A startup’s wealth lies in its team – which is an issue if you struggle to attract top talent. Take the lead of Melbourne-based small tech firm Scan-Xpress and ensure your startup or small business is millennial-friendly.
Understand their expectations. Millennials are well-educated, adaptable, and seek challenges. They prefer a collaborative work culture to hierarchical-induced isolation. They want freedom and the capacity to pursue other interests (remember this desired flexibility can work both ways – they seek flexibility with their time and projects, but as younger people, are more capable of spontaneity, travel, and overtime). They want to develop, feel valued, and make a difference.
Understand their value. Out-of-the-box thinking. Agility. Enthusiasm. Energy. Thirst for learning and leadership. The relationship between you and the employee should be a value exchange – though it’s the employer’s obligation to extract the value.
Understand the role. Give them a worthwhile purpose. Provide training and professional development. Make them part of a team. Allow them to lead. Drop unnecessary rules. Guide their career.
Scan-Xpress understands all of the above and is consequently a rich source of engagement and development for tech talent, David Purser.
Image: David Purser with a drone and its controlling and tracking equipment, all of which he designed and built singlehandedly.
David Purser graduated from RMIT University with First Class Honours in December, 2016, with a Double Bachelor Degree of Aerospace Engineering (Honours) and Business Management. He completed an internship at Airbus Defence and Space in Germany and is on the VicHyper team that competed in the SpaceX Hyperloop Pod Competition – the only Australian team to reach finals in Texas and subsequently progress to the second phase.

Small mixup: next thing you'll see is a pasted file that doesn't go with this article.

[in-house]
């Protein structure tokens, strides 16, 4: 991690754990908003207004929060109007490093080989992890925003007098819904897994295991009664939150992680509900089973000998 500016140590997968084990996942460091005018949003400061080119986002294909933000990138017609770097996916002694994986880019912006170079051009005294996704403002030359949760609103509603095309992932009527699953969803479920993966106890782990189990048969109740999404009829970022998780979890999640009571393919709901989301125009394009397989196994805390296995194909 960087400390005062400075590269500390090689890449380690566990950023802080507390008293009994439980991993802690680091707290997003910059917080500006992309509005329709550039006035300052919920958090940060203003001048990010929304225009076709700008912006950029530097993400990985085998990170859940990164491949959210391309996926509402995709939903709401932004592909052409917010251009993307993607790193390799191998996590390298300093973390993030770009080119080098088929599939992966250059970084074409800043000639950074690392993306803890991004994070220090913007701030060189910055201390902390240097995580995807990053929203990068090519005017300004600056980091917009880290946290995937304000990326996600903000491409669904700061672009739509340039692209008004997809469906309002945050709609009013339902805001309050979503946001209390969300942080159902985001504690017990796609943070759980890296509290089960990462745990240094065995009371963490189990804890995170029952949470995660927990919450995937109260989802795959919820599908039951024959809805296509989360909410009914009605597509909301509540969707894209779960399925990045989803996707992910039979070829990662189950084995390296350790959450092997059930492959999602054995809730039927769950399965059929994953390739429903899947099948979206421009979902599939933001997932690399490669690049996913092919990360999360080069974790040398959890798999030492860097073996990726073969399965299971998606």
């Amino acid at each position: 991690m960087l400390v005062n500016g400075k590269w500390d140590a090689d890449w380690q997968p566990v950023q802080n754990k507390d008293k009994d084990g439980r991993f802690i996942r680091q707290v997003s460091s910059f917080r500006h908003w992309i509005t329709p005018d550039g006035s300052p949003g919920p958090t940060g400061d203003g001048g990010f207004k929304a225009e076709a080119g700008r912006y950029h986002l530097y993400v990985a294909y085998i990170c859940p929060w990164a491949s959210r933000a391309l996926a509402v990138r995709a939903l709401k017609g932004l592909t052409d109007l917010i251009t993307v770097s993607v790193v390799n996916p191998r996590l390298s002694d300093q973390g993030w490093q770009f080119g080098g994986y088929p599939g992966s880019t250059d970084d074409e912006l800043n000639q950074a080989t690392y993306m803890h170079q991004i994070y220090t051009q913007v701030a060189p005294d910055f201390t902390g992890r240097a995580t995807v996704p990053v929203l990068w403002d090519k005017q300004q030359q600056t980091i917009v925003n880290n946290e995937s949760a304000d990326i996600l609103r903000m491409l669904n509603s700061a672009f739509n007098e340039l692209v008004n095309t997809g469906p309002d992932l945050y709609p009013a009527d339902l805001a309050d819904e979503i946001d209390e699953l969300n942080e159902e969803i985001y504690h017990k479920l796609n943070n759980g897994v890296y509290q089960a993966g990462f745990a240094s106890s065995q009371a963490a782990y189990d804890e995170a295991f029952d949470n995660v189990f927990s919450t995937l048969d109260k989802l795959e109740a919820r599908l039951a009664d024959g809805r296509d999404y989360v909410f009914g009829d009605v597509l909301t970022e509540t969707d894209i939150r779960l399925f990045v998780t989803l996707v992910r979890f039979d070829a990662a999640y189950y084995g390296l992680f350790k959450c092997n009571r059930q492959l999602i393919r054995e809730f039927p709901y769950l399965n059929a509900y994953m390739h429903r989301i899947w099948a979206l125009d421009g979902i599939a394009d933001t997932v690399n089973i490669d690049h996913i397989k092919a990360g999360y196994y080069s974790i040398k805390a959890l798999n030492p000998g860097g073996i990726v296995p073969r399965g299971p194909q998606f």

David is focussed, intelligent, and ambitious – and is currently working as an Application Engineer at small tech Melbourne firm, Scan-Xpress.
You have the world at your feet. What attracted you to work for a small tech firm?
Scan-Xpress is a high-tech company catering to large aerospace manufacturers. Due to study obligations, I needed work flexibility that those large manufacturers couldn’t provide, but in this position, I am still working with them indirectly through Scan-Xpress. It is also a local job, which was an advantage while study had me tied down geographically.
What benefits do startups have to keep employees like yourself engaged?
Startups and small firms are very agile. There’s no bureaucracy or hierarchy. I contribute to the direction of the business. At Scan-Xpress, I expressed that we needed a 3D printer and my boss Kevin Warwick was responsive to that – we had a 3D printer the following week. It’s easy to communicate to him what I need, or it’s simply apparent to him because he’s present at all times. There’s not that power distance.
He also uses me as a consultant. I’m able to tell him what graduates expect from employment and what the industry is moving towards. Likewise, he has a lot of experience, which is what I lack, so we complement each other.